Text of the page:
may have something to require from you in the way of business
continuity planning (BCP).  The table is stated to be for motivational
use, but does point out some BCP ideas or policies.  There is also a
rather innocent sounding mention that the book is written from the
perspective of a consultant: this fact is more significant than the
reader may realize.  For project foundation, chapter two does not give
the usual advice to get management on-side and build a broadly based
team, but concentrates on costing, expanding, and selling consulting
services.  (There are confusing areas: having presented one
questionnaire, the text tells you to use results from "the two."  Some
items (such as the advice to use a month's worth of invoices to
estimate rate of consumption of supplies) are helpful, but a lot of
space seems to be wasted (on things like pages of fake employee and
customer data--and a month's worth of supply invoices).  The list of
threats, consequences, and preventive measures is more than usually
detailed (and listed twice), in chapter three, but the discussion of
business impact analysis (BIA) itself is *extremely* terse.  Chapter
four's initial material on strategy selection is quite confused.  The
example RFP (Request For Proposal) for business continuity services
does have some good points, but the pages of lists of specific PCs to
be provided seem pointless.  Later details are brief, but reasonable.
Plan development, in chapter five, assumes multiple teams and, again,
has some good points (the provision for leadership succession), but
the lists become too specific in many places (does the top level
emergency management team really all need to do CPR?)  There is almost
no general discussion of testing and maintenance in chapter six.

The book is not necessarily wrong, but only has enough real material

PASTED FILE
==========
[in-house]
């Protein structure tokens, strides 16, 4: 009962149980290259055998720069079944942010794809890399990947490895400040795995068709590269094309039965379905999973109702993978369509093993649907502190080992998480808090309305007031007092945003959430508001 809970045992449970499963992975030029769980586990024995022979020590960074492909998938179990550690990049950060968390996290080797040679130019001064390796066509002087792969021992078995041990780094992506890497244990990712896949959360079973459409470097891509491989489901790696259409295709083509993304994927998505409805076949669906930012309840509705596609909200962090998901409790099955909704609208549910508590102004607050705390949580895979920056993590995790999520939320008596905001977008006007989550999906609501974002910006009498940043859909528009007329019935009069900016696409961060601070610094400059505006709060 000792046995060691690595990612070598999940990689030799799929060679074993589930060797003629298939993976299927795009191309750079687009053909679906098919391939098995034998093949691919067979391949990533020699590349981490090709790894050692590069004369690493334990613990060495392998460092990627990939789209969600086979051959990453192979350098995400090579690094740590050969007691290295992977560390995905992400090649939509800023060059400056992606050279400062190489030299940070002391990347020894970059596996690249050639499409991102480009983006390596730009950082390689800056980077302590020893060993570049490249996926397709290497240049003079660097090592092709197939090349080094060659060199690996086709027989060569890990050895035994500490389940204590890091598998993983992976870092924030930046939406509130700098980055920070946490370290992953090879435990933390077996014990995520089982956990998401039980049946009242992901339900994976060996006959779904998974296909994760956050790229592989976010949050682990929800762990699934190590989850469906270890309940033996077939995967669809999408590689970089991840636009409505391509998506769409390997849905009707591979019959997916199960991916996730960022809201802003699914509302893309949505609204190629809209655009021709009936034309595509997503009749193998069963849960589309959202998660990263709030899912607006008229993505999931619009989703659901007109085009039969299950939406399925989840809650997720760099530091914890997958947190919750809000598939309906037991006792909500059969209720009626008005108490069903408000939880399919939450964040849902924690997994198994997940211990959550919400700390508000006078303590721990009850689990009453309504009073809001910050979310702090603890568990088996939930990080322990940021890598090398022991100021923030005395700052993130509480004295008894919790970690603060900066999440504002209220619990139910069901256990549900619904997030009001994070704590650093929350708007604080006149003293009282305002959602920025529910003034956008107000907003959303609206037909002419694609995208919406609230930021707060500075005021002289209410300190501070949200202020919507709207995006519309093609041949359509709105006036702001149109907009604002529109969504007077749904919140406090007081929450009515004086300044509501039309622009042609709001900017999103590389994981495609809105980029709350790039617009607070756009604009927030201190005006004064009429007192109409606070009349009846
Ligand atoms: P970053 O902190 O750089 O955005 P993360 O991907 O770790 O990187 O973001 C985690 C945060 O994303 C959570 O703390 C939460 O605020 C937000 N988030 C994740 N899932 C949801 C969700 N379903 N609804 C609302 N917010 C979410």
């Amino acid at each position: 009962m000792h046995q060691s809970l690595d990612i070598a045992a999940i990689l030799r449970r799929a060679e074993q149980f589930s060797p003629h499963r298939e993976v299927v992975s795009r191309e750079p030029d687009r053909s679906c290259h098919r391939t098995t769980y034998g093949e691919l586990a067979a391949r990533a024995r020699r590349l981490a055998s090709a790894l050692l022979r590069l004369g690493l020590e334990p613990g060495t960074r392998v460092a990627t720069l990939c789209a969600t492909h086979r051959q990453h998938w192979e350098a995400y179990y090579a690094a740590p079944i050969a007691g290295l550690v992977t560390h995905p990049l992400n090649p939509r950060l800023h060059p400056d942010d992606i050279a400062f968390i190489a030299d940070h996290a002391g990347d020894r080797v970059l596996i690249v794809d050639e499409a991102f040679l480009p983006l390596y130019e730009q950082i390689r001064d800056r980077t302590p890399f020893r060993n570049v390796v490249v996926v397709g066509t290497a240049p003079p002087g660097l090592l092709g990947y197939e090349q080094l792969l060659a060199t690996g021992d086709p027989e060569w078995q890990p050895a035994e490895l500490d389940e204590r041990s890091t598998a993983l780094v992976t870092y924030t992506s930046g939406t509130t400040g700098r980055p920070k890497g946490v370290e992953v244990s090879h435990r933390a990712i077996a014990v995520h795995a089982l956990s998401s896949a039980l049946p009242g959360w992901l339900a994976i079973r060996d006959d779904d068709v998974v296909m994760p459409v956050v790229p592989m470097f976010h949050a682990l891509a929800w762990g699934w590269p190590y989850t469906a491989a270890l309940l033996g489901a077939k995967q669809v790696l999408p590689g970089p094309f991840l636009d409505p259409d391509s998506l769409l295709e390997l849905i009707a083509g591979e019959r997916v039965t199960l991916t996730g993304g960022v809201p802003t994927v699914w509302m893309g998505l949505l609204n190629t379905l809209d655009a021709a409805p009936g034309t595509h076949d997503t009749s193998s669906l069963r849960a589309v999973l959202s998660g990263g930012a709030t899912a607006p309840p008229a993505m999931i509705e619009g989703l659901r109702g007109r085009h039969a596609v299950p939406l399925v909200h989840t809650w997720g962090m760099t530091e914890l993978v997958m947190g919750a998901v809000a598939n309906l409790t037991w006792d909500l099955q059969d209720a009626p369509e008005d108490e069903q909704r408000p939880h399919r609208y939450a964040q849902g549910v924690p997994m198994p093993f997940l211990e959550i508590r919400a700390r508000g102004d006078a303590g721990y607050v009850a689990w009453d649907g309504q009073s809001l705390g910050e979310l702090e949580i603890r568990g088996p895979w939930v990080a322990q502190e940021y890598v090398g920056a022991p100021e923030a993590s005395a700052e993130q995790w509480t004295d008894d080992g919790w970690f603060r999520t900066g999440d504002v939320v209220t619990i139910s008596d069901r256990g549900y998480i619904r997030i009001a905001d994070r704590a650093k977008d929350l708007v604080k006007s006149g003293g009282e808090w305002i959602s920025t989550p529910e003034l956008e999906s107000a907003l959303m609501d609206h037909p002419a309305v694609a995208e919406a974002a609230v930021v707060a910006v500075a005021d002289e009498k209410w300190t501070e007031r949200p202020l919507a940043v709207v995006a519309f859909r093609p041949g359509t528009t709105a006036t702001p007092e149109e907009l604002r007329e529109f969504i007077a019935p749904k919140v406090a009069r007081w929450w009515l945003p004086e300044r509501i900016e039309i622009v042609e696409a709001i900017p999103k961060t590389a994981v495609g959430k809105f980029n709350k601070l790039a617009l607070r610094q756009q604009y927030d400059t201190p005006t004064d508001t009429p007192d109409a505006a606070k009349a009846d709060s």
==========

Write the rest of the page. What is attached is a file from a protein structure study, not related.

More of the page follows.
for a good magazine article.

copyright Robert M. Slade, 2002   BKAGTBCP.RVW   20020922
rslade@vcn.bc.ca  rslade@sprint.ca  slade@victoria.tc.ca p1@canada.com
http://victoria.tc.ca/techrev    or    http://sun.soci.niu.edu/~rslade


CFP: Workshop on Investigation & Reporting of Incidents & Accidents

<"C. Michael Holloway" <c.m.holloway@larc.nasa.gov>>
Tue, 03 Dec 2002 08:30:06 -0500

The following Workshop should be interesting to many RISKS readers.

C. Michael Holloway, Senior Research Engineer, NASA Langley Research Center
General Chair IRIA 2003  <http://shemesh.larc.nasa.gov/iria03/>
Workshop on Investigation & Reporting of Incidents & Accidents

IRIA 2003 (First Call for Papers)
<http://shemesh.larc.nasa.gov/iria03/>
Mirror at <http://www.logicteacher.com/iria03/>
Deadline: 28 March 2003


The 2nd Workshop on the Investigation and Reporting of Incidents and
Accidents (IRIA03) will be held 16 - 19 September 2002, at the Radisson
Fort Magruder Hotel & Conference Center in Williamsburg, Virginia, United
States.

Incident and accident investigation and reporting systems play a primary
role in the safety of many industries across the globe. These systems are
diverse; the practices and techniques that have been developed within one
industry are seldom shared by those in other areas. Similarly, techniques
that have been developed within one national industry are often different
from those that are used in the same industry in other countries. These